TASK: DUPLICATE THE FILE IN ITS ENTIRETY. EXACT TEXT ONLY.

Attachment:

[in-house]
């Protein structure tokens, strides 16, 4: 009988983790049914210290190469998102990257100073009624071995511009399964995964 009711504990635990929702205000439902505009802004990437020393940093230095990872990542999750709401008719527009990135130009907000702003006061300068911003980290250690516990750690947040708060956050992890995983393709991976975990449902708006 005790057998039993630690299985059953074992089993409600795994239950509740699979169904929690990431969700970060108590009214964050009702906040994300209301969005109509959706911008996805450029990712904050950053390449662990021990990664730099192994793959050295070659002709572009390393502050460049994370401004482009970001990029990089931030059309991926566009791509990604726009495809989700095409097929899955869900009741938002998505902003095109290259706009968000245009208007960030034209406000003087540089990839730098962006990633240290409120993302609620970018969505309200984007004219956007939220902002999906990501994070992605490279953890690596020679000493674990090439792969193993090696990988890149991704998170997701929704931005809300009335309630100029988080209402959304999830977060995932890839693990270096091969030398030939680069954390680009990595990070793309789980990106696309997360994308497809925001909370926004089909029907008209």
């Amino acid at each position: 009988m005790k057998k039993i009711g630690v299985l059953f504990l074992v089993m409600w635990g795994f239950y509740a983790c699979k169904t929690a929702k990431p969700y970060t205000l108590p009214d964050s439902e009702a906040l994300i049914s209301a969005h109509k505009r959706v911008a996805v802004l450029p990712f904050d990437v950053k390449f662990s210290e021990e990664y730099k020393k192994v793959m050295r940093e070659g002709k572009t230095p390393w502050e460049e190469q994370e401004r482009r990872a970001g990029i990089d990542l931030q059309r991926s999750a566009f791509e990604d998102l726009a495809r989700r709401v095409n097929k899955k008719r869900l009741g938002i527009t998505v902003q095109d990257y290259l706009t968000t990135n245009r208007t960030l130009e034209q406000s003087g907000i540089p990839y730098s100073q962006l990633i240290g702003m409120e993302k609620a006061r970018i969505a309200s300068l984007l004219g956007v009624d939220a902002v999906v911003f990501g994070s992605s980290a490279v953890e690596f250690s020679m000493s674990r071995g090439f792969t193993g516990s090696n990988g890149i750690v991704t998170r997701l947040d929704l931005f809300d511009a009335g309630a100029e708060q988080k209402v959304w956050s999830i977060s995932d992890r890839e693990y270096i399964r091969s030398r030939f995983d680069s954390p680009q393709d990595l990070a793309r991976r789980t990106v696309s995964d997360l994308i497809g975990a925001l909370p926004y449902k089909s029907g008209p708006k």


[in-house]
């Protein structure tokens, strides 16, 4: 009988983790049914210290190469998102990257100073009624071995511009399964995964 009711504990635990929702205000439902505009802004990437020393940093230095990872990542999750709401008719527009990135130009907000702003006061300068911003980290250690516990750690947040708060956050992890995983393709991976975990449902708006 005790057998039993630690299985059953074992089993409600795994239950509740699979169904929690990431969700970060108590009214964050009702906040994300209301969005109509959706911008996805450029990712904050950053390449662990021990990664730099192994793959050295070659002709572009390393502050460049994370401004482009970001990029990089931030059309991926566009791509990604726009495809989700095409097929899955869900009741938002998505902003095109290259706009968000245009208007960030034209406000003087540089990839730098962006990633240290409120993302609620970018969505309200984007004219956007939220902002999906990501994070992605490279953890690596020679000493674990090439792969193993090696990988890149991704998170997701929704931005809300009335309630100029988080209402959304999830977060995932890839693990270096091969030398030939680069954390680009990595990070793309789980990106696309997360994308497809925001909370926004089909029907008209």
């Amino acid at each position: 009988m005790k057998k039993i009711g630690v299985l059953f504990l074992v089993m409600w635990g795994f239950y509740a983790c699979k169904t929690a929702k990431p969700y970060t205000l108590p009214d964050s439902e009702a906040l994300i049914s209301a969005h109509k505009r959706v911008a996805v802004l450029p990712f904050d990437v950053k390449f662990s210290e021990e990664y730099k020393k192994v793959m050295r940093e070659g002709k572009t230095p390393w502050e460049e190469q994370e401004r482009r990872a970001g990029i990089d990542l931030q059309r991926s999750a566009f791509e990604d998102l726009a495809r989700r709401v095409n097929k899955k008719r869900l009741g938002i527009t998505v902003q095109d990257y290259l706009t968000t990135n245009r208007t960030l130009e034209q406000s003087g907000i540089p990839y730098s100073q962006l990633i240290g702003m409120e993302k609620a006061r970018i969505a309200s300068l984007l004219g956007v009624d939220a902002v999906v911003f990501g994070s992605s980290a490279v953890e690596f250690s020679m000493s674990r071995g090439f792969t193993g516990s090696n990988g890149i750690v991704t998170r997701l947040d929704l931005f809300d511009a009335g309630a100029e708060q988080k209402v959304w956050s999830i977060s995932d992890r890839e693990y270096i399964r091969s030398r030939f995983d680069s954390p680009q393709d990595l990070a793309r991976r789980t990106v696309s995964d997360l994308i497809g975990a925001l909370p926004y449902k089909s029907g008209p708006k």